By H. J. Bensted, W. Bulloch, L. Dudgeon, A. G. Gardner, E. D. W. Greig, D. Harvey, W. F. Harvey, T. J. Mackie, R. A. O'Brien, H. M. Perry, H. Scutze, P. Bruce White, W. J. Wilson. London, 1929. His Majesty's Stationery Office. Pp. 1–482
by A. Trevor Willis, M.D., B.S. (Melb.), Ph.D. (Leeds), M.C.Path., M.C.P.A., Reader in Microbiology, Monash University, formerly Lecturer in Bacteriology, University of Leeds. xiv + 234 pages, illustrated, second edition. Butterworth Inc., Washington. 1965. $8.50
Overt hepatosplenic schistosomiasis developed in mice after their exposure to cercariae of Schistosoma mansoni. After 8, 11, 33, and 52 weeks of infection, livers of the mice were prepared for light and electron-microscopic study. At all intervals, randomly observed and periportal parenchymal cells exhibited ultrastructural integrity. In the early phase of the disease, paragranuloma hepatocytes displayed subcellular alterations indicative of hepatocellular injury, but, at the late intervals, paragranuloma hepatocytes revealed no major ultrastructural abnormality.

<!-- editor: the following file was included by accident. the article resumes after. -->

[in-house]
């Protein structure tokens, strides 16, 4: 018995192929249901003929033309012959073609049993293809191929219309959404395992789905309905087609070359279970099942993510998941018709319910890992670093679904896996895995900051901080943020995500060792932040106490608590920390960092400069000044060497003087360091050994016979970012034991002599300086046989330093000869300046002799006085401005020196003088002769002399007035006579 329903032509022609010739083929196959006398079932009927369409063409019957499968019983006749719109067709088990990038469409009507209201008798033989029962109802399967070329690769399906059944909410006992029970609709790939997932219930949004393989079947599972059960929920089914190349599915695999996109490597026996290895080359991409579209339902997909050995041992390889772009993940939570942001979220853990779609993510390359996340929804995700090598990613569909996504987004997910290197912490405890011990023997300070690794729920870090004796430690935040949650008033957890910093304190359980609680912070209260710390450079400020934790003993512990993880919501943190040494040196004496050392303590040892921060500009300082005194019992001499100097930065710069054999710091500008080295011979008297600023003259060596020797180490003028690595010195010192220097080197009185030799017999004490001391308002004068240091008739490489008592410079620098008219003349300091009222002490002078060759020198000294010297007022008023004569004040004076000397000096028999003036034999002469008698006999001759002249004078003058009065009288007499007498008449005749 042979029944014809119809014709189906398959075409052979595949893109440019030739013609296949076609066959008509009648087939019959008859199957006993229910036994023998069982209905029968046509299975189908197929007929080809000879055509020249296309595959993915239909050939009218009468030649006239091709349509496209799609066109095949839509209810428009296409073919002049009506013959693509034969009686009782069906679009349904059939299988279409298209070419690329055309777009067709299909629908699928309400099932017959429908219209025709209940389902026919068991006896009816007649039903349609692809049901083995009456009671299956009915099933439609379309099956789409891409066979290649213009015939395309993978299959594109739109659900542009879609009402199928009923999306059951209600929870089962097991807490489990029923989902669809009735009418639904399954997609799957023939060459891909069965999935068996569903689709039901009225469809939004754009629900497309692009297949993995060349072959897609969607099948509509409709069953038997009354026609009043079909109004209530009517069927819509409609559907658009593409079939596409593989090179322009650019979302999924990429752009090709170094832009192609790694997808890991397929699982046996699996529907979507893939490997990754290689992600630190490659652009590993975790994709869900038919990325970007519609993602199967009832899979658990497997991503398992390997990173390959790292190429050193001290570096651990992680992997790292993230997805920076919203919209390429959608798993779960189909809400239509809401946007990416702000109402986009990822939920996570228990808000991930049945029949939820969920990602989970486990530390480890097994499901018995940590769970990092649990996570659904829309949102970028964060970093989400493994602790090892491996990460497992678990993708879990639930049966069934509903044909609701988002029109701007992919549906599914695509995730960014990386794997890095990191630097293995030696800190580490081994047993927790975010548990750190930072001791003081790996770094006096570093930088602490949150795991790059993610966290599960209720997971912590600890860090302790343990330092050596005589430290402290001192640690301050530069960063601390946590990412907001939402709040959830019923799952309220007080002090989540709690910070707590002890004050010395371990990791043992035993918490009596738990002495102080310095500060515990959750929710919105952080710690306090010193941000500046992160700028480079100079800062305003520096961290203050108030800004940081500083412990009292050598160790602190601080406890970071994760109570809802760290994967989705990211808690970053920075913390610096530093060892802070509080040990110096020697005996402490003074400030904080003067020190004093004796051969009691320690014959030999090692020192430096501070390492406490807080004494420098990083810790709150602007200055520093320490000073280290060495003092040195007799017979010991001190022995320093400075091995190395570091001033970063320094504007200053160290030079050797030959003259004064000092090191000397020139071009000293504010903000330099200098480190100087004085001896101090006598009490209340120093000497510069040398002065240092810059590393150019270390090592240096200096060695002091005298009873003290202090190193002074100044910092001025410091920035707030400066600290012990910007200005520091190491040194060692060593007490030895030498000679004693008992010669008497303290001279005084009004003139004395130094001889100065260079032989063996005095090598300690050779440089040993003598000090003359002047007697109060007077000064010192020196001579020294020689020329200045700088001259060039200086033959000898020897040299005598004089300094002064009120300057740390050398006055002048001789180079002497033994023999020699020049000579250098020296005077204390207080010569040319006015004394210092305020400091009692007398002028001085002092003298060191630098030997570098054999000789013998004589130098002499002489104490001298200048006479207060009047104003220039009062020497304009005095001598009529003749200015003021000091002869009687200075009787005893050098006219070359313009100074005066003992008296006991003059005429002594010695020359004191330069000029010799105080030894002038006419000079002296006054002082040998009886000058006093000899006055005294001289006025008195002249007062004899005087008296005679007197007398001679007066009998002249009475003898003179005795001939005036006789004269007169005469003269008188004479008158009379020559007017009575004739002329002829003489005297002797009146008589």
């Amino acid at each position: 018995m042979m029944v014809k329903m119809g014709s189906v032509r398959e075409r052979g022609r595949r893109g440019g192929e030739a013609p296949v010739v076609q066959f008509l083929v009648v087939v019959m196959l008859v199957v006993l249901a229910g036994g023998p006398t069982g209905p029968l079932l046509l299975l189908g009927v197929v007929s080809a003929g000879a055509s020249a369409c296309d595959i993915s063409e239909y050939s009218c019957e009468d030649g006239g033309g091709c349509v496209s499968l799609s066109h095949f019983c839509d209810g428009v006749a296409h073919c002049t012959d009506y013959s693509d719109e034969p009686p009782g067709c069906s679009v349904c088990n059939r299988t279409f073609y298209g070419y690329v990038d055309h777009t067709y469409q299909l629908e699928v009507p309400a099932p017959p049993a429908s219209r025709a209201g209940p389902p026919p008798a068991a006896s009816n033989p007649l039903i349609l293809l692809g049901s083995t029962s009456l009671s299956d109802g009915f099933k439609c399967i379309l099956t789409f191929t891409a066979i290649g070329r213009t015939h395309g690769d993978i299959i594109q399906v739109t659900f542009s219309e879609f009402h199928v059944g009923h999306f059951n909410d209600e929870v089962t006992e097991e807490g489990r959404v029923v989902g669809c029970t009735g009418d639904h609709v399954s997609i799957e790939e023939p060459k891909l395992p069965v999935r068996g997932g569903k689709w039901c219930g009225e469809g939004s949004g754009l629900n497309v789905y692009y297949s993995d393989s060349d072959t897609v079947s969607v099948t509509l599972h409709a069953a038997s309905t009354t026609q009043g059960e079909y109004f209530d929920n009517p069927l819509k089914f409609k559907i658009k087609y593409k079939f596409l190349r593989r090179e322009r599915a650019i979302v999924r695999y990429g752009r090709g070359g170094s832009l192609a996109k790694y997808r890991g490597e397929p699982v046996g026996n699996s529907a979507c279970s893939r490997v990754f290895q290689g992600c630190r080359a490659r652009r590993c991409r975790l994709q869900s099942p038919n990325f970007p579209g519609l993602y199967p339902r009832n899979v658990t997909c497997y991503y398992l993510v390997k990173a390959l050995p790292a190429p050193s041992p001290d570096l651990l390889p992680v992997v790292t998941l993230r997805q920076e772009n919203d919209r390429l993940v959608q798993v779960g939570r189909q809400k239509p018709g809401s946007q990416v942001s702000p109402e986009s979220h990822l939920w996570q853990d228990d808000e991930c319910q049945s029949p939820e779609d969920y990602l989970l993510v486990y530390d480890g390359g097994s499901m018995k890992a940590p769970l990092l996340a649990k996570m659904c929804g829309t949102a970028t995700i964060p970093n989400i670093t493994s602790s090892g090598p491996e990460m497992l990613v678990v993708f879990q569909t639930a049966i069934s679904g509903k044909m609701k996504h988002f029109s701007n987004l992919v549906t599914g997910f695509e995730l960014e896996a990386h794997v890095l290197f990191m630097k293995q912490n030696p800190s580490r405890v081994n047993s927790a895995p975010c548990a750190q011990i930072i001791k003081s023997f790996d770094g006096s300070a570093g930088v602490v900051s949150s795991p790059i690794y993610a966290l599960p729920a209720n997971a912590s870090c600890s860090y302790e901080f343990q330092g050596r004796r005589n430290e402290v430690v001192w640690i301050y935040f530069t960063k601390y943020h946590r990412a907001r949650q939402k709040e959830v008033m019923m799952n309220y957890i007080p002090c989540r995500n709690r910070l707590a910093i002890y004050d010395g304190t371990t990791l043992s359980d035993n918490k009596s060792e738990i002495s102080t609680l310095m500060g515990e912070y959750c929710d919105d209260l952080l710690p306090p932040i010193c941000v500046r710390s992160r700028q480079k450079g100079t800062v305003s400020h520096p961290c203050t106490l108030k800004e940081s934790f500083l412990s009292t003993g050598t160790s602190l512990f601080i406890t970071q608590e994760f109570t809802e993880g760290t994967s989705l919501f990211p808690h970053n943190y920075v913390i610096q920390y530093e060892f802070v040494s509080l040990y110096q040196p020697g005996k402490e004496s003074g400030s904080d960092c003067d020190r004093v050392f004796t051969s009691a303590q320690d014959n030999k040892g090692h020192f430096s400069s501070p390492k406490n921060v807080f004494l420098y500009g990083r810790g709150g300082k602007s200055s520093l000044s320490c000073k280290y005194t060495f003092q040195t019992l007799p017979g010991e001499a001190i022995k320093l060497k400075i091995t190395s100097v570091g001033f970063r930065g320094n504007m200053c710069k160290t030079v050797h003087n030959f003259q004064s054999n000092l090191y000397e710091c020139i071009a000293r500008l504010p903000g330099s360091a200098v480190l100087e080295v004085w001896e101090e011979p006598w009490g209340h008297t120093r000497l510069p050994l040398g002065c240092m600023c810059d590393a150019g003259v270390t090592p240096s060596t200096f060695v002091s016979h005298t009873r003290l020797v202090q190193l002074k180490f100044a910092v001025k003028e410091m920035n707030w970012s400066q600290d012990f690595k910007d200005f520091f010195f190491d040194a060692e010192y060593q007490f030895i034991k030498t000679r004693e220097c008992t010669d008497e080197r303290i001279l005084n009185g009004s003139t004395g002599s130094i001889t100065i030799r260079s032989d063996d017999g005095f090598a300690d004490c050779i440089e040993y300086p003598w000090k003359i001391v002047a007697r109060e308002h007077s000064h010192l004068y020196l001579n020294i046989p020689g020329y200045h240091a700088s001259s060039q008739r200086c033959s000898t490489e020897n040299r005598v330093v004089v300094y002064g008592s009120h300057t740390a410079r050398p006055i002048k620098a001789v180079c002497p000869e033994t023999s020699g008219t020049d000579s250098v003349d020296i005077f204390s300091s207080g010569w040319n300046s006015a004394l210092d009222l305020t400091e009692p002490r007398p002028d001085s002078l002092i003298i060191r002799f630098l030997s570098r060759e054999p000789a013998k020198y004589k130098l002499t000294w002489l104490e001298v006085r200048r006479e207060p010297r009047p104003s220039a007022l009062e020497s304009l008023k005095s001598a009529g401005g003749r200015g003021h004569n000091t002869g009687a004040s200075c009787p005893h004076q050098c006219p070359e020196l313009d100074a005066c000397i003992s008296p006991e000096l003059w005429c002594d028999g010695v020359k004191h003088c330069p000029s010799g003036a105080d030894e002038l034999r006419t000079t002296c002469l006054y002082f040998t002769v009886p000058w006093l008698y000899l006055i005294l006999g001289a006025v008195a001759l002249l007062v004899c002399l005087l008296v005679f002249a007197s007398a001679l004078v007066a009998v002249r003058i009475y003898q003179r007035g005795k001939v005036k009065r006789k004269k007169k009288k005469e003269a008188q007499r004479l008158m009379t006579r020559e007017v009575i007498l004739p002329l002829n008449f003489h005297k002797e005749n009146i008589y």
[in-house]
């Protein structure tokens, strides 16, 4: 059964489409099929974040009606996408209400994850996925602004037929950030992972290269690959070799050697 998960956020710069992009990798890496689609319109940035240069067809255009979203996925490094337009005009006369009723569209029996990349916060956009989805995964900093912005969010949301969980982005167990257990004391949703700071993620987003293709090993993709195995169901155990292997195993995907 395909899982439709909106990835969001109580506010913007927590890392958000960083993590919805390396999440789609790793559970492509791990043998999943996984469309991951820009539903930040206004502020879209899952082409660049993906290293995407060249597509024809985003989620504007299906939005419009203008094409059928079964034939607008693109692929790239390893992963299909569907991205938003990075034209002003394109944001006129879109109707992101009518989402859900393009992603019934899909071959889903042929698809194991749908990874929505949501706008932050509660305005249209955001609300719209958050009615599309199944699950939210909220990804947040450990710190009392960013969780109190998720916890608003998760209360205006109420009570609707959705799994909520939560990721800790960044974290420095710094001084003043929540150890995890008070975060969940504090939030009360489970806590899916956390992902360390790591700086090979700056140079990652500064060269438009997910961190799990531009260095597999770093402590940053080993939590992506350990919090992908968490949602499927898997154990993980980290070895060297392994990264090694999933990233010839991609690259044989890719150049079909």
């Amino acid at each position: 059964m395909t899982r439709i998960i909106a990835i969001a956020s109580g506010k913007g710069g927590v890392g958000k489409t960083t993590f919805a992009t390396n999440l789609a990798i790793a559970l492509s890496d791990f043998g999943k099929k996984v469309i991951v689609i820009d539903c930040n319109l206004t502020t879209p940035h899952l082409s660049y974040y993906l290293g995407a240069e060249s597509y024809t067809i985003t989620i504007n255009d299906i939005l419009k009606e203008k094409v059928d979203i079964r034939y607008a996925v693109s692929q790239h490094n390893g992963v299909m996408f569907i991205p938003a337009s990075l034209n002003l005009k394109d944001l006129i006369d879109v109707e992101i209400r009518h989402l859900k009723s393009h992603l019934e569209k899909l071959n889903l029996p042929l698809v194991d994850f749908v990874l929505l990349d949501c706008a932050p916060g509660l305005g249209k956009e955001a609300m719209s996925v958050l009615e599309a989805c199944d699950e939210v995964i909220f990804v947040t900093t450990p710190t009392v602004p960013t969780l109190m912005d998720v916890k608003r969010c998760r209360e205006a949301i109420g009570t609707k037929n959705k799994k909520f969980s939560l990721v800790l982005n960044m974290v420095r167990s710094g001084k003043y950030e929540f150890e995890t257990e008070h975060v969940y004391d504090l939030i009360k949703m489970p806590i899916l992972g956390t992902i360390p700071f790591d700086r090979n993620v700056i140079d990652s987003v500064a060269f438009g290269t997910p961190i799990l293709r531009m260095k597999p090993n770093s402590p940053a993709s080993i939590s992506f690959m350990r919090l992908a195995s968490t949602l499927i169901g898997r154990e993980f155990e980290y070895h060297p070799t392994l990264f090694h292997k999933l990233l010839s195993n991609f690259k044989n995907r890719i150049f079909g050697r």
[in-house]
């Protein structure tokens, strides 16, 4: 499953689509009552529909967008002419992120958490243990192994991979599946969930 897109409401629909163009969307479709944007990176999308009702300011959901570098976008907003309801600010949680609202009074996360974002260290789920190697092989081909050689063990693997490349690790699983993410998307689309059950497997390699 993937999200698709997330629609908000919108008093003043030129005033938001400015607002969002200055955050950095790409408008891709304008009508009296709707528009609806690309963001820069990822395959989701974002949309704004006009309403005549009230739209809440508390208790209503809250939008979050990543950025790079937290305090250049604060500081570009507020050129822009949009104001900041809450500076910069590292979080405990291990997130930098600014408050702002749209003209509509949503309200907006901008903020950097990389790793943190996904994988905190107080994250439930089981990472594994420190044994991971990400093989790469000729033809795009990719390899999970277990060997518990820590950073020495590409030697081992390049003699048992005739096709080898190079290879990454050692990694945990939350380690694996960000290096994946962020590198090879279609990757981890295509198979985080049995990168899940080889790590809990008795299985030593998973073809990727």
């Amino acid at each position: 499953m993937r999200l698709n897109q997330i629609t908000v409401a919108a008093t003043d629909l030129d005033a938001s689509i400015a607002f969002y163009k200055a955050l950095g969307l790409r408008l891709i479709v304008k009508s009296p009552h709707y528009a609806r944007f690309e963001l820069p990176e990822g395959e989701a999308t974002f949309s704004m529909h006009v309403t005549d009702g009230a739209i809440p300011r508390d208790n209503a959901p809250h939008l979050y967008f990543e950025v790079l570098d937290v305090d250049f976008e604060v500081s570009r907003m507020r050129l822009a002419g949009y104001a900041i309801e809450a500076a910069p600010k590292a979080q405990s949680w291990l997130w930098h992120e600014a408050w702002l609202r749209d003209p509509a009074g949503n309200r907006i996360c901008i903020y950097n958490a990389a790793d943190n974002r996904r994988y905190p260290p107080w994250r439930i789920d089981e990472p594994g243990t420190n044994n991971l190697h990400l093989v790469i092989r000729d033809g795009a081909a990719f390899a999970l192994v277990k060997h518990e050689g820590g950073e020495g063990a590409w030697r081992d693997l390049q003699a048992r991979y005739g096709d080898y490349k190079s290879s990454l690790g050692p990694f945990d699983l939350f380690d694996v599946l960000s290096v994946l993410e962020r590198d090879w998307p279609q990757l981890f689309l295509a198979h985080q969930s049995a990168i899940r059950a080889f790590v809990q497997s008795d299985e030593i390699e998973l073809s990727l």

These observations provided further evidence that toxic factors from adult schistosome worms do not adversely affect the hepatic parenchyma. Rather, the ultrastructural data corroborated previous evidence, indicating that the schistosome ovum is the primary factor in the pathogenesis of overt hepatosplenic schistosomiasis mansoni.
The electron-microscopic study revealed the schistosome pigment as comprised of intensely osmiophilic, very dense, ovoid and doughnut-shaped structures, which were confined in phagosomes. In this form, the pigment was observed in Kupffer's cells along the hepatic sinusoids and in the phagocytic cells of the hepatic granulomata.